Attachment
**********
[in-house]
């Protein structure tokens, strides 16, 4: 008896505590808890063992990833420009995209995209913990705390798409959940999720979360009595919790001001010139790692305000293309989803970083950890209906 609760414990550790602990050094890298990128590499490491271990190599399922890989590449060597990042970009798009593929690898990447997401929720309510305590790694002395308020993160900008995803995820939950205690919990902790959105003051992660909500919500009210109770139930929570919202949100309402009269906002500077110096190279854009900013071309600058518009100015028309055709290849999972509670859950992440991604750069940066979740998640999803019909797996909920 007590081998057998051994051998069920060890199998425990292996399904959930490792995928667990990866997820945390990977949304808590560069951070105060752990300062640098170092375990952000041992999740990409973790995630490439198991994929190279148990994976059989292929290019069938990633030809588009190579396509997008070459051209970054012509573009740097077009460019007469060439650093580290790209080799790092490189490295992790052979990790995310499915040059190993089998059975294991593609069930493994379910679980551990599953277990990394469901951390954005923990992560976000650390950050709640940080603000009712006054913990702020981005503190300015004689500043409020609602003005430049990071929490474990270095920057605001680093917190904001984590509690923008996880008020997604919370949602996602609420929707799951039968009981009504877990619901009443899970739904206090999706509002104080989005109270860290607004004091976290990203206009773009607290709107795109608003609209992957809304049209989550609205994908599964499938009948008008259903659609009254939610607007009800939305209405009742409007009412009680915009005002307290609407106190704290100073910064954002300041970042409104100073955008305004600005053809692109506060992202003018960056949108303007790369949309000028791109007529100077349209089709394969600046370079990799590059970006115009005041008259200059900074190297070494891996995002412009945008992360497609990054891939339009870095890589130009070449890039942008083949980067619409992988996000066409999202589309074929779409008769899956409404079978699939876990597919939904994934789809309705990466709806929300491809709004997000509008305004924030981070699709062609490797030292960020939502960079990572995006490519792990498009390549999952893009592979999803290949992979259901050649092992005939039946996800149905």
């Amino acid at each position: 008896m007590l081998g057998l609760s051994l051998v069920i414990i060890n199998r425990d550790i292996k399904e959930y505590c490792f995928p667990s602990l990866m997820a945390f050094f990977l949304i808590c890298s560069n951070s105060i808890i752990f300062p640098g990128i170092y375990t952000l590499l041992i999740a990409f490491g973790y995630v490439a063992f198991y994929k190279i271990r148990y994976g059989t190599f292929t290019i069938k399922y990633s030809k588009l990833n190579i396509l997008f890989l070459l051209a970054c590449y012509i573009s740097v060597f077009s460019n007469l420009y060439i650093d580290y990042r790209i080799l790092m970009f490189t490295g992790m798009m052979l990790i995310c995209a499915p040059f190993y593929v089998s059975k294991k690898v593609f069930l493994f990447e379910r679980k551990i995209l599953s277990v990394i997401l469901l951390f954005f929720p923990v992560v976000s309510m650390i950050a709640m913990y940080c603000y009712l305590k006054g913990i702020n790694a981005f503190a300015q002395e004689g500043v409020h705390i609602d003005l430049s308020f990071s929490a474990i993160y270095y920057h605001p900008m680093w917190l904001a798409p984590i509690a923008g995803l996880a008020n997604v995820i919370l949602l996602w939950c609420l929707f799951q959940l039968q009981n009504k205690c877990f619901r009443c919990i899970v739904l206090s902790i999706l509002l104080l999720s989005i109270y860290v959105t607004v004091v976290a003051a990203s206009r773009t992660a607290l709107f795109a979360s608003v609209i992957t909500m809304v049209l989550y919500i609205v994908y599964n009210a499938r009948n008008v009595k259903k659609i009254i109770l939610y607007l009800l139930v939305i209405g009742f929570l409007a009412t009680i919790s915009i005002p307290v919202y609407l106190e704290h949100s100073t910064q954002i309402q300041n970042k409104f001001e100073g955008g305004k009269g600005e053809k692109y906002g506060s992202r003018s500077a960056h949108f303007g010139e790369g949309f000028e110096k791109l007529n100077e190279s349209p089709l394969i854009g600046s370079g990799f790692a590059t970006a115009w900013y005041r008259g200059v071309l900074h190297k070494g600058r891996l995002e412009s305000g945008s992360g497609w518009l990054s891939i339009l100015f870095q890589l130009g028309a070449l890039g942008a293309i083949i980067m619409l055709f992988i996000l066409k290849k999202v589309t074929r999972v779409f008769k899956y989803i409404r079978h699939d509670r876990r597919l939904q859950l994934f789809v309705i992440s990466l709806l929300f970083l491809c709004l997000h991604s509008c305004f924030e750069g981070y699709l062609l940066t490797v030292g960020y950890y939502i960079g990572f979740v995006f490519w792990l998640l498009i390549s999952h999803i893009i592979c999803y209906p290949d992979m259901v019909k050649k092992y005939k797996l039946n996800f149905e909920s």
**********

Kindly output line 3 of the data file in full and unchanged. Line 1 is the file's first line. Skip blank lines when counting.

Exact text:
């Amino acid at each position: 008896m007590l081998g057998l609760s051994l051998v069920i414990i060890n199998r425990d550790i292996k399904e959930y505590c490792f995928p667990s602990l990866m997820a945390f050094f990977l949304i808590c890298s560069n951070s105060i808890i752990f300062p640098g990128i170092y375990t952000l590499l041992i999740a990409f490491g973790y995630v490439a063992f198991y994929k190279i271990r148990y994976g059989t190599f292929t290019i069938k399922y990633s030809k588009l990833n190579i396509l997008f890989l070459l051209a970054c590449y012509i573009s740097v060597f077009s460019n007469l420009y060439i650093d580290y990042r790209i080799l790092m970009f490189t490295g992790m798009m052979l990790i995310c995209a499915p040059f190993y593929v089998s059975k294991k690898v593609f069930l493994f990447e379910r679980k551990i995209l599953s277990v990394i997401l469901l951390f954005f929720p923990v992560v976000s309510m650390i950050a709640m913990y940080c603000y009712l305590k006054g913990i702020n790694a981005f503190a300015q002395e004689g500043v409020h705390i609602d003005l430049s308020f990071s929490a474990i993160y270095y920057h605001p900008m680093w917190l904001a798409p984590i509690a923008g995803l996880a008020n997604v995820i919370l949602l996602w939950c609420l929707f799951q959940l039968q009981n009504k205690c877990f619901r009443c919990i899970v739904l206090s902790i999706l509002l104080l999720s989005i109270y860290v959105t607004v004091v976290a003051a990203s206009r773009t992660a607290l709107f795109a979360s608003v609209i992957t909500m809304v049209l989550y919500i609205v994908y599964n009210a499938r009948n008008v009595k259903k659609i009254i109770l939610y607007l009800l139930v939305i209405g009742f929570l409007a009412t009680i919790s915009i005002p307290v919202y609407l106190e704290h949100s100073t910064q954002i309402q300041n970042k409104f001001e100073g955008g305004k009269g600005e053809k692109y906002g506060s992202r003018s500077a960056h949108f303007g010139e790369g949309f000028e110096k791109l007529n100077e190279s349209p089709l394969i854009g600046s370079g990799f790692a590059t970006a115009w900013y005041r008259g200059v071309l900074h190297k070494g600058r891996l995002e412009s305000g945008s992360g497609w518009l990054s891939i339009l100015f870095q890589l130009g028309a070449l890039g942008a293309i083949i980067m619409l055709f992988i996000l066409k290849k999202v589309t074929r999972v779409f008769k899956y989803i409404r079978h699939d509670r876990r597919l939904q859950l994934f789809v309705i992440s990466l709806l929300f970083l491809c709004l997000h991604s509008c305004f924030e750069g981070y699709l062609l940066t490797v030292g960020y950890y939502i960079g990572f979740v995006f490519w792990l998640l498009i390549s999952h999803i893009i592979c999803y209906p290949d992979m259901v019909k050649k092992y005939k797996l039946n996800f149905e909920s």